Year : 2019 | Volume
: 12 | Issue : 1 | Page : 71-
Dr Rajnish Juneja – A light burnt bright
Shyam Sunder Kothari, Sivasubramanian Ramakrishnan
Department of Cardiology, AIIMS, New Delhi, India
Dr. Shyam Sunder Kothari
Department of Cardiology, AIIMS, New Delhi
|How to cite this article:|
Kothari SS, Ramakrishnan S. Dr Rajnish Juneja – A light burnt bright.Ann Pediatr Card 2019;12:71-71
|How to cite this URL:|
Kothari SS, Ramakrishnan S. Dr Rajnish Juneja – A light burnt bright. Ann Pediatr Card [serial online] 2019 [cited 2022 May 26 ];12:71-71
Available from: https://www.annalspc.com/text.asp?2019/12/1/71/250147
Dr. Rajnish Juneja, Professor of Cardiology at AIIMS, New Delhi, had a sudden cardiac arrest at his home on the night of April 10, 2018. He was 55 years. It was an irony of fate that the last few projects he was working on were on sudden cardiac death. He was an accomplished electrophysiologist and a pediatric cardiologist. In fact, he was one of the very few dedicated pediatric electrophysiologists in this country. Dr. Rajnish Juneja had his early medical training at the best centers in the country; he completed his cardiology fellowship from All India Institute of Medical Sciences (AIIMS) in 1993 with a gold medal and joined the faculty at AIIMS from the year 1995. He developed into a fine electrophysiologist after a year of training (2000–2001) at St. George's Hospital Medical School, London, and subsequently shouldered the development of high level of electrophysiology facilities at AIIMS. Simultaneously, he mastered the growing field of pediatric interventional cardiology with consummate ease.
He was unique in more than one ways. A perfectionist to the core, he was a committed clinician with a “never say die” attitude, and a sincere human being who endeared himself to all his patients and colleagues alike. These were his trademark characteristics. He could not tolerate imperfections around him. He could challenge the entire establishment if he felt necessary, and which he often did for the sake of patient care. No amount of sacrifice was enough for patient care including long working hours, holidays, and sometimes even financial loss.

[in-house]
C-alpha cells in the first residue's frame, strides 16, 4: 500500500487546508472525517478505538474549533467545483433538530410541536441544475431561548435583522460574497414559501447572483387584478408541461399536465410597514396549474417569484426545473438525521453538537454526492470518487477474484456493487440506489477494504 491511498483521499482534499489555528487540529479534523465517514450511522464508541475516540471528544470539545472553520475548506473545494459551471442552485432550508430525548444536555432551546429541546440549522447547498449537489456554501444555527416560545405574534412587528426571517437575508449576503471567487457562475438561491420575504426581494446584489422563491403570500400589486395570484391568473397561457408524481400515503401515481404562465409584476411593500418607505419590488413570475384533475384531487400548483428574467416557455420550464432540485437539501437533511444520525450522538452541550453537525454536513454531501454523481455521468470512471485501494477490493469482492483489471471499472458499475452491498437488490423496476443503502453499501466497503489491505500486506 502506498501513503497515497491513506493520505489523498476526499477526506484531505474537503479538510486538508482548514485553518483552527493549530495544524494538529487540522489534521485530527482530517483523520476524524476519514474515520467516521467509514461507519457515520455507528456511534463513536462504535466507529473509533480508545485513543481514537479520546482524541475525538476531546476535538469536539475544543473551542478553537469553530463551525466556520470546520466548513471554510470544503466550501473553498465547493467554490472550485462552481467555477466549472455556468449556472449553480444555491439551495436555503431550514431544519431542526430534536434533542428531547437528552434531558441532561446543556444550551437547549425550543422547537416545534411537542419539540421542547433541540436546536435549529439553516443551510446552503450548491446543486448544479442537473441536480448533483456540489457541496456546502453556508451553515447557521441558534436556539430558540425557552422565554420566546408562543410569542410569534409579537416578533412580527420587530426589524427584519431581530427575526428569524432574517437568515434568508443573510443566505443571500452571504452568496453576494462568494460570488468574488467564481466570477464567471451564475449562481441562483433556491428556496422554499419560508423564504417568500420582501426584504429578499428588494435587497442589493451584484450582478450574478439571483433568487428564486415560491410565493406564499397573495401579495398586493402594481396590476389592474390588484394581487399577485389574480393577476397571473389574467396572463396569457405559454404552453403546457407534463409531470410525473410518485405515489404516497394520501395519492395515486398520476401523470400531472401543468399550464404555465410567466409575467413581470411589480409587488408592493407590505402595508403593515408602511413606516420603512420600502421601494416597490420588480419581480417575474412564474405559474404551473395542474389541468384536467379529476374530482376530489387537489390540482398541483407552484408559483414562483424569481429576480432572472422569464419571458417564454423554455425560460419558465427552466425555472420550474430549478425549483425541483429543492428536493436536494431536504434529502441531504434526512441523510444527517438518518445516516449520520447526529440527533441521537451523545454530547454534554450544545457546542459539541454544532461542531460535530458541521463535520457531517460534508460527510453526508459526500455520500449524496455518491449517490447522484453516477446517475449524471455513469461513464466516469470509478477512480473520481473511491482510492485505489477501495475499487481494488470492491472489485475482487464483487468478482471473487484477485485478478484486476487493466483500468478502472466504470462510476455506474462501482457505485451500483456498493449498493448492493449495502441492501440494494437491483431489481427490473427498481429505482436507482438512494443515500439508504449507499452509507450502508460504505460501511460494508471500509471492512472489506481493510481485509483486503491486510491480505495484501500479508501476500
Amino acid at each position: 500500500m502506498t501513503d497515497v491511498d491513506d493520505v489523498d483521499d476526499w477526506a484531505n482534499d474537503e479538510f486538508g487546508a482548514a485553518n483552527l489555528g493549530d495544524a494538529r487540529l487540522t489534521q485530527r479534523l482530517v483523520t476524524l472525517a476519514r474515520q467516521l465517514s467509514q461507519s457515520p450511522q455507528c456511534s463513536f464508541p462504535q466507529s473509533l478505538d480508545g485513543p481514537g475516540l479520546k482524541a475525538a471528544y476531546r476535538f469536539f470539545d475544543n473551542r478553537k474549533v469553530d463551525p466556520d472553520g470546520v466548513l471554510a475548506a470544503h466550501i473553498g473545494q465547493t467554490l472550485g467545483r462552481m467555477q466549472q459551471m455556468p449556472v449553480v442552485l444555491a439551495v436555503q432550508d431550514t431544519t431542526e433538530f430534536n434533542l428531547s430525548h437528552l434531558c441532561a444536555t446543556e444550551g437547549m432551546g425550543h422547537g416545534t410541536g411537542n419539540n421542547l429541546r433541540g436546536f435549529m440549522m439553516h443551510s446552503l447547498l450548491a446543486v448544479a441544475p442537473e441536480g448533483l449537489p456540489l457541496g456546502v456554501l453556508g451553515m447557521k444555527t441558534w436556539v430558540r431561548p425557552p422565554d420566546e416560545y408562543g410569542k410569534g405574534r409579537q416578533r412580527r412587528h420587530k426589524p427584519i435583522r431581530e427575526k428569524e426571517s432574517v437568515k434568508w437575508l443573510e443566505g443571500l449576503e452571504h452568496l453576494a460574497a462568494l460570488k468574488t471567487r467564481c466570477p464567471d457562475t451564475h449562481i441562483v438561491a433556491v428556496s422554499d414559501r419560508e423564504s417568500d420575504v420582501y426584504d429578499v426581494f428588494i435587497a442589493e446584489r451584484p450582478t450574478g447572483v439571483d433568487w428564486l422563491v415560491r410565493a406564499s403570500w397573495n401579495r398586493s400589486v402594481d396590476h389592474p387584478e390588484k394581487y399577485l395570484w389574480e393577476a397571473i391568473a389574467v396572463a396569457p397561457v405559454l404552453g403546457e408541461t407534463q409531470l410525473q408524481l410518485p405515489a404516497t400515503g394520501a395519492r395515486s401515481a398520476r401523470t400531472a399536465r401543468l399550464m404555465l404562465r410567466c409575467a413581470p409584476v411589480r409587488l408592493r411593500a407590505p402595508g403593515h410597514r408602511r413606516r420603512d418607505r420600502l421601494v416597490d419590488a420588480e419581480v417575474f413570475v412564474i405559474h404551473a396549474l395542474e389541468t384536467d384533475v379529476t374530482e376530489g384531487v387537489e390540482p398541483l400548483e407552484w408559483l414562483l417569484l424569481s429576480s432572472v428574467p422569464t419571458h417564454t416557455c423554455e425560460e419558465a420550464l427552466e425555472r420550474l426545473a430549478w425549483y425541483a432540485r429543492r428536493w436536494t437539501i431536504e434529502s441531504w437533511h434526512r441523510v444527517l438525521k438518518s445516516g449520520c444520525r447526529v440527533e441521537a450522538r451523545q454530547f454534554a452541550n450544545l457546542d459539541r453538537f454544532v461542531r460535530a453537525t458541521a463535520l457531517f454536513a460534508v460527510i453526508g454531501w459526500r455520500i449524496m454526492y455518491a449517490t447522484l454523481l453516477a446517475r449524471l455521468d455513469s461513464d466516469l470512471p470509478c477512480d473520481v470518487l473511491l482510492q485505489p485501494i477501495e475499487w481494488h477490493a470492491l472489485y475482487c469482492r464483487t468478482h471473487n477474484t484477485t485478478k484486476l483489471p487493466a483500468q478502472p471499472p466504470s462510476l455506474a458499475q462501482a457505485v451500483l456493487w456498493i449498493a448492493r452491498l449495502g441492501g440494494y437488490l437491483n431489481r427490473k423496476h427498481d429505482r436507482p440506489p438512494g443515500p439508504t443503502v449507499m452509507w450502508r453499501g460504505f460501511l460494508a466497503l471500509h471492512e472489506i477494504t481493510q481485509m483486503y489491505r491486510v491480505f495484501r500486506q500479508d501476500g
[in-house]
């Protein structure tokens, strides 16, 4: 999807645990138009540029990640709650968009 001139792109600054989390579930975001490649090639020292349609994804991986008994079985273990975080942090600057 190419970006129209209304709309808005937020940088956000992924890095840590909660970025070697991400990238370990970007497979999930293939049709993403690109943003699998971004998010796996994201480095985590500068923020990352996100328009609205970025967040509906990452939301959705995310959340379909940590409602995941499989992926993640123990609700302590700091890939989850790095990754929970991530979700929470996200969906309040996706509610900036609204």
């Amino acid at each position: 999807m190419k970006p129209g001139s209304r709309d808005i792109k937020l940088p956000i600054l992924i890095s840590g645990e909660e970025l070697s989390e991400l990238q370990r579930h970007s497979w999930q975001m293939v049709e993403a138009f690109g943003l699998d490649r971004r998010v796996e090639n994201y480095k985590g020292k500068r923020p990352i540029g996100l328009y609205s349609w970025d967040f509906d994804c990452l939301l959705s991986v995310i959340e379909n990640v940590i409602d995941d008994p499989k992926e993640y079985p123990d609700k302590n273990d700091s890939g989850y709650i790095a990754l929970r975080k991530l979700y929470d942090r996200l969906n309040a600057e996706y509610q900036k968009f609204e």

And his sensitivity for the needy was astonishing and truly extraordinary. Only a few people know that he used to spend his vacations in treating poor and needy patients in Bastar, Jharkhand, without any remuneration, and would bring the needy ones to Delhi for tertiary care treatment.
As an academician, he taught electrophysiology and pediatric cardiology with distinction. His ability to attend to minute details was exceptional and was part of his perfectionist attitude. He was among the founder member of Pediatric Cardiac Society of India and served as its Secretary (2005–2007) and Treasurer (1999–2001) during the early formative years of the society.
He was very fond of Urdu poetry on the one hand and, on the other hand, well versed with the cutting edge technology of the digital world. Sometimes enigmatically lonely, he could spend hours in the search of solution to a problem.
In the current materialistic world, Dr. Juneja came across as an aberration. His lack of recognition seeking behavior, humble nature, and humor in cynicism often stood out. A noble soul and a warm friend, Rajnish Juneja is survived by his wife Mrs. Neeru Juneja and two children. He will be dearly missed by the Indian pediatric cardiac community.
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Conflicts of interest
There are no conflicts of interest.